The site has no legal page, no terms-and-conditions page, and above all, no privacy policy. For a medical website dealing with possible HIPPA-compliant communications such as the use of online forms, these missing pages are vital and may also be why Google has not ranked this site well.

In other words, the site may appear to be a scam or at least not provide a good and safe enough user experience, which may explain why the search engines would rather avoid sending users to it.

Search Intent Mismatch

Finally, and this may be more of a personal preference, the various “body parts” pages have mixed content. For example, they have a combination of surgical and non-surgical procedures (e.g., facelift and Botox® on the face page, for example). This seems confusing to me.

I would separate those out to make it clear to the user, or perhaps organize and label the content, which would also help rankings. If someone searches for non-surgical injections and lands on a page with surgical procedures instead, the search intent is mismatched and the user will leave, confused.

Let’s take a look at what some SEO tools say.

SEO Analysis Tools

According to Ahrefs, the site is getting about 77 average monthly visits, which is considerably low. A decent plastic surgery site, even if not properly optimized, should be getting at least 300-500 visitors a month.

Traffic has been rather steady, and judging from when the site was redesigned (spring of 2017), it didn't do anything remarkable as traffic has in fact stayed the same, mildly increased, or even decreased.

Lack of “Good” Keywords

The keywords for which the site is ranking is very telling. First, there are 2-3 branded keywords (Dr. Thors and Midwest Plastic Surgery). But the rest (about 20 or so) are keywords related to a single page on the site that shows “thank you notes” (testimonials) from patients.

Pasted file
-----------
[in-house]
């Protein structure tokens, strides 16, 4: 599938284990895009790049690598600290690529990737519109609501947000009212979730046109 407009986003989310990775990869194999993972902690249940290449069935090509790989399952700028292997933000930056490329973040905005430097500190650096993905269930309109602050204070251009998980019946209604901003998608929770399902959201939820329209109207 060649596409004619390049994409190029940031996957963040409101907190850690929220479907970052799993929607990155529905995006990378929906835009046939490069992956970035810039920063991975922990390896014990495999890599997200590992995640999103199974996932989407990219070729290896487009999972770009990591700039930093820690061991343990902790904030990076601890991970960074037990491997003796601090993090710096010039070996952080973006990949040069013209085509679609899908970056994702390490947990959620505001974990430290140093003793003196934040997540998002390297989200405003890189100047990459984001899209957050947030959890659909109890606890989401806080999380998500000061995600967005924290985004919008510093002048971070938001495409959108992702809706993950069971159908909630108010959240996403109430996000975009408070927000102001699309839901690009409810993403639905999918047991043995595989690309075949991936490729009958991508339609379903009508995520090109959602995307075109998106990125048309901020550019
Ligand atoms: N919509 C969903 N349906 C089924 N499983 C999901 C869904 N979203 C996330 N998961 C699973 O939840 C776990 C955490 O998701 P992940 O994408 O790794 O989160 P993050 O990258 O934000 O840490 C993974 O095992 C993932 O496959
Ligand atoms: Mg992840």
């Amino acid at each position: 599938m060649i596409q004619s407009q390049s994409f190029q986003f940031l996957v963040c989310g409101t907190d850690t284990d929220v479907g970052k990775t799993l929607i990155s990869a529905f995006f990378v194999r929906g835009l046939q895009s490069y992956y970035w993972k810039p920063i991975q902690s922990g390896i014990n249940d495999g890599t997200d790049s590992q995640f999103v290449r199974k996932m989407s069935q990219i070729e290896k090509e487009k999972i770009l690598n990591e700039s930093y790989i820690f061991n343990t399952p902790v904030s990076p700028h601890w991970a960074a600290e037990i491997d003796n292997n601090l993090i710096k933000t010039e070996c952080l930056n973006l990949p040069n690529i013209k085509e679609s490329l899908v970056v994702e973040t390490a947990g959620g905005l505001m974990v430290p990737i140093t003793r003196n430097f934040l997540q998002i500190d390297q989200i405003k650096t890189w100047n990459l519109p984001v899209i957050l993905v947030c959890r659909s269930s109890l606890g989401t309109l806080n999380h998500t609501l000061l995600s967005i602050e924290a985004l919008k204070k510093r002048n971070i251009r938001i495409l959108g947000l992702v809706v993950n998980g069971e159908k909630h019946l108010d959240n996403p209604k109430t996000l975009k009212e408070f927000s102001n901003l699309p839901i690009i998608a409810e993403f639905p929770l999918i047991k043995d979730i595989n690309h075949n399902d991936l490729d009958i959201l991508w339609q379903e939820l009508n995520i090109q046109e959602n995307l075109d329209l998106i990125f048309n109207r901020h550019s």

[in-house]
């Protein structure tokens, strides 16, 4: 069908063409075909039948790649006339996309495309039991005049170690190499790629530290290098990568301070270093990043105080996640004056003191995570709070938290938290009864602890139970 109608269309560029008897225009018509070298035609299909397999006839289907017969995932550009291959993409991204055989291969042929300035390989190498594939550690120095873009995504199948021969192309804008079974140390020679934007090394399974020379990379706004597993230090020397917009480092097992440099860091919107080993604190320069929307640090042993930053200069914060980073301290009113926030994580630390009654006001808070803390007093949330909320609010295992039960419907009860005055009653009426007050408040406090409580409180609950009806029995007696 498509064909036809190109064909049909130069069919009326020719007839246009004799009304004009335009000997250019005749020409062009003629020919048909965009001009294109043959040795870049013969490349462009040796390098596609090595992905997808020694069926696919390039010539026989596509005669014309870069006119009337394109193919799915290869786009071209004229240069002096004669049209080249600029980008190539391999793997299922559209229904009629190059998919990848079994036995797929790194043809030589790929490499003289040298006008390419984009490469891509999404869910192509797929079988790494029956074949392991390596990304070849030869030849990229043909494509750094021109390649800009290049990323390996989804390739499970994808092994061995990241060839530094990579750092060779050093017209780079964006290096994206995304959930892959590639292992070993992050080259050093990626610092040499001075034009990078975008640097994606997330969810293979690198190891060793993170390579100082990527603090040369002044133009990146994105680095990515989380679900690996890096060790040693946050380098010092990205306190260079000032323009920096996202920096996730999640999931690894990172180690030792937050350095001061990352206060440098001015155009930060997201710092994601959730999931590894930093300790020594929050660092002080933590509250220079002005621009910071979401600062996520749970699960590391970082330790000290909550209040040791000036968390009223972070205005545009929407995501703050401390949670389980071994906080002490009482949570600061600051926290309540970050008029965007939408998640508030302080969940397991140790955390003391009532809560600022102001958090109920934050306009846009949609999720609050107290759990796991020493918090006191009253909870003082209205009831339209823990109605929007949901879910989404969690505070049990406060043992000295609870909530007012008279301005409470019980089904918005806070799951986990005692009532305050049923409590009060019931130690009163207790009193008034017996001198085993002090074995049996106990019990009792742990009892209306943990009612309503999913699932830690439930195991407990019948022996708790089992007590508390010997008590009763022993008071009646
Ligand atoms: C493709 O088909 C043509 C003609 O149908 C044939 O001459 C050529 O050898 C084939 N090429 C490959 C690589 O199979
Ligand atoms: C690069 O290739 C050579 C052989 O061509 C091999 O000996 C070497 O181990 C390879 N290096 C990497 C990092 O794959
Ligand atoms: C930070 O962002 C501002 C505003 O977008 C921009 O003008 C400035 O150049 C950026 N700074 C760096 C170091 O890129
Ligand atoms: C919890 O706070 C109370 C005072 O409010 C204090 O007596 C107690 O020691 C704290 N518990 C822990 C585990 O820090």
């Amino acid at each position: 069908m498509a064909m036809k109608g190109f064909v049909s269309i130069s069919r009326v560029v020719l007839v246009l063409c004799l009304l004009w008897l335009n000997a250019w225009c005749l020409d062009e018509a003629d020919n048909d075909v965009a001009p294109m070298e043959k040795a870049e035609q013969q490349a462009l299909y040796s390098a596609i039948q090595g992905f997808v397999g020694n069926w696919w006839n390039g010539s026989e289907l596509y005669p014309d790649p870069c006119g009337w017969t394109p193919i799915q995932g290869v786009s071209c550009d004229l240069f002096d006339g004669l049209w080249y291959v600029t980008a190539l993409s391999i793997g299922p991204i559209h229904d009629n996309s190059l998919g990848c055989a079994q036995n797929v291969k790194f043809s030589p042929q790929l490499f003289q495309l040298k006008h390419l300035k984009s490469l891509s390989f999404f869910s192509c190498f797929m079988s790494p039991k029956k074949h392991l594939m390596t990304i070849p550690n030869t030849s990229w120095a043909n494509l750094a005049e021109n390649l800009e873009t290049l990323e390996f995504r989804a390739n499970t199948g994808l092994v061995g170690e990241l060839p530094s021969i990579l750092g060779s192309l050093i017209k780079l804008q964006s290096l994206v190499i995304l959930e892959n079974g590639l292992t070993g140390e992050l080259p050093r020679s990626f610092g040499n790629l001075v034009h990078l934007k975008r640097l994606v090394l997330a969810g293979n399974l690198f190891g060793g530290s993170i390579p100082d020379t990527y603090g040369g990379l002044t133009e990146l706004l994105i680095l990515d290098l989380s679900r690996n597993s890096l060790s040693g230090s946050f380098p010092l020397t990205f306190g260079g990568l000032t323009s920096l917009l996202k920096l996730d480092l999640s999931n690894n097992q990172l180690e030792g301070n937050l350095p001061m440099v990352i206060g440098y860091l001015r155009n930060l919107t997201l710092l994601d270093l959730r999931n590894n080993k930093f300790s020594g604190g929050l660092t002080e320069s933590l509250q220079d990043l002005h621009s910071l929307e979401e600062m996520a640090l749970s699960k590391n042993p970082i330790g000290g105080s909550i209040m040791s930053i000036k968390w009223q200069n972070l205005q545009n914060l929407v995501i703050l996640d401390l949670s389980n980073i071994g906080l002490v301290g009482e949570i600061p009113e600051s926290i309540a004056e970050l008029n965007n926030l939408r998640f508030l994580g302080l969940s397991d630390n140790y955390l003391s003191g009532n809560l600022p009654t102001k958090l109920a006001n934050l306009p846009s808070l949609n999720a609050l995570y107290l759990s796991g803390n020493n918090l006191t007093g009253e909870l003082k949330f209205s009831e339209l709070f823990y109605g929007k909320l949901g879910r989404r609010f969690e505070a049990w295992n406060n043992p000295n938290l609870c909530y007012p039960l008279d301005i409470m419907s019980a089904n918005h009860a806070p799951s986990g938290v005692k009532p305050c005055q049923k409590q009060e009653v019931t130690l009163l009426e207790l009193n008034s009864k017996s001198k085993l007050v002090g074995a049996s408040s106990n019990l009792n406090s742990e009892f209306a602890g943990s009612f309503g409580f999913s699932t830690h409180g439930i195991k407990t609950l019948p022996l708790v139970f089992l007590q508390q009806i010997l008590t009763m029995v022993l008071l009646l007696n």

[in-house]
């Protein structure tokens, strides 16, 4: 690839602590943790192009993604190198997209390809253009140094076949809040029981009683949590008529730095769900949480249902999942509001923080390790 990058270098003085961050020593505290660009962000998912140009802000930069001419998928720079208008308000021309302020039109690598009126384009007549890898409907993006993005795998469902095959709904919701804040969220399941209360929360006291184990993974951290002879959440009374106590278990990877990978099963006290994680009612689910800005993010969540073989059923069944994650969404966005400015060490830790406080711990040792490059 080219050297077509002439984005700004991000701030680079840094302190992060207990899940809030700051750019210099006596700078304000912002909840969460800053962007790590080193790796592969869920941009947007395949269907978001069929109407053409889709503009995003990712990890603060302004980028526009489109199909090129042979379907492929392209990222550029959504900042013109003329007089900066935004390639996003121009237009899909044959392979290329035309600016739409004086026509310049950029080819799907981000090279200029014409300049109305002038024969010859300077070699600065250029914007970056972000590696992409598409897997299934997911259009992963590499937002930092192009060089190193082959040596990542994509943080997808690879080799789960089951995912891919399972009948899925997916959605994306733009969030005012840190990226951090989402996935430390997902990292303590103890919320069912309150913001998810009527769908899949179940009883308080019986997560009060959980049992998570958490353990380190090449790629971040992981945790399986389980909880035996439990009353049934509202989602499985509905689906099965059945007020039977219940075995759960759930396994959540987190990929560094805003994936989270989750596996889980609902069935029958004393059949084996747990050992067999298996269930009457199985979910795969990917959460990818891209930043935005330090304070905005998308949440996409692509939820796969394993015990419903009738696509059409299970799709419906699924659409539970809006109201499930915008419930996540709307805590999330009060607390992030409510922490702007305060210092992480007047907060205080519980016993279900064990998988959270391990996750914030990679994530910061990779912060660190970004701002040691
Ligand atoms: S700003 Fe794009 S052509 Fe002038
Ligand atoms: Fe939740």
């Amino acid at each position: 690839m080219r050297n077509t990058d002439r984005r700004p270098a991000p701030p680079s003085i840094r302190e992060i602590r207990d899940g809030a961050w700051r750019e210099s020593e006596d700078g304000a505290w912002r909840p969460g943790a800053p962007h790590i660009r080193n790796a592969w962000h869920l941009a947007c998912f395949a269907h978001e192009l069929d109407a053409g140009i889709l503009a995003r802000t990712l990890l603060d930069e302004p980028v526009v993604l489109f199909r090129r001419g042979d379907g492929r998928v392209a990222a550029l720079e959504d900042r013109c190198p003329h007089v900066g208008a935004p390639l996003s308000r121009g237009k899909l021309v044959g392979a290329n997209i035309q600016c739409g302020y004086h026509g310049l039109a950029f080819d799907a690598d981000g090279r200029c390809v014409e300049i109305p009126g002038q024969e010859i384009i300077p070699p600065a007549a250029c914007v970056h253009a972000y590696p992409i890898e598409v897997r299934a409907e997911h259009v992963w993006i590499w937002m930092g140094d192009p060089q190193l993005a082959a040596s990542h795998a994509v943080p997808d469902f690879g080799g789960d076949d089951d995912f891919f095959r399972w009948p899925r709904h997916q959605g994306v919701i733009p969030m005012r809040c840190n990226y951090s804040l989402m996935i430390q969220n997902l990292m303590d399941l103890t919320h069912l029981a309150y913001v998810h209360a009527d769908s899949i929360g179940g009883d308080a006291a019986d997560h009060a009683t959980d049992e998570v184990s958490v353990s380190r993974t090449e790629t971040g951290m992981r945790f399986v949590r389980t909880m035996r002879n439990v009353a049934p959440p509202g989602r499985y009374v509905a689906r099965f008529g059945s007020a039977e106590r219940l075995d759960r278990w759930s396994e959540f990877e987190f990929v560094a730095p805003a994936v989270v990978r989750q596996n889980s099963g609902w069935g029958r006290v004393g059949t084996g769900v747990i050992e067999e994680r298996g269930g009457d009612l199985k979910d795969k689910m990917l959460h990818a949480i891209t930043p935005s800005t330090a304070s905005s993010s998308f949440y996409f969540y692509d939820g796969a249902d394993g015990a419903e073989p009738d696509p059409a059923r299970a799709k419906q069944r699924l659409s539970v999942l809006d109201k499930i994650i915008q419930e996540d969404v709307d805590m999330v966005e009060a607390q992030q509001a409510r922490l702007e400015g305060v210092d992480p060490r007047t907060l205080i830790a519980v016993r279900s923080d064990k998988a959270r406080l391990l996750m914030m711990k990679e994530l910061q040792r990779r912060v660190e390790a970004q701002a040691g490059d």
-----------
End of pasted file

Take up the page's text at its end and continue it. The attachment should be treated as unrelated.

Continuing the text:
The majority of the rankings for “good” keywords (i.e., terms that have volume and are targeted) are only found on page five and higher (position 51+), such as “best plastic surgeon illinois,” “breast augmentation illinois,” “tummy tuck results near Chicago,” “botox injections for men,” etc.

This explains why these “good keywords” have brought zero traffic. They include 45 search terms for a variety of facial procedures (a mix of surgeries and non-surgical injections), 39 for breast-related procedures, 24 for skin (mostly non-surgical skincare), 9 for liposuction, and 14 for tummy tucks.

E-A-T Signals

E-A-T, which stands for expertise, authoritativeness, and trustworthiness, is the strongest ranking factor for medical websites. In this case, the doctor's “about” page has a strong bio with good credentials. But there's no indication that he wrote or approved the content on the site.

Also, his many credentials and certifications should have some external links to the licensing bodies, schools, or associations mentioned.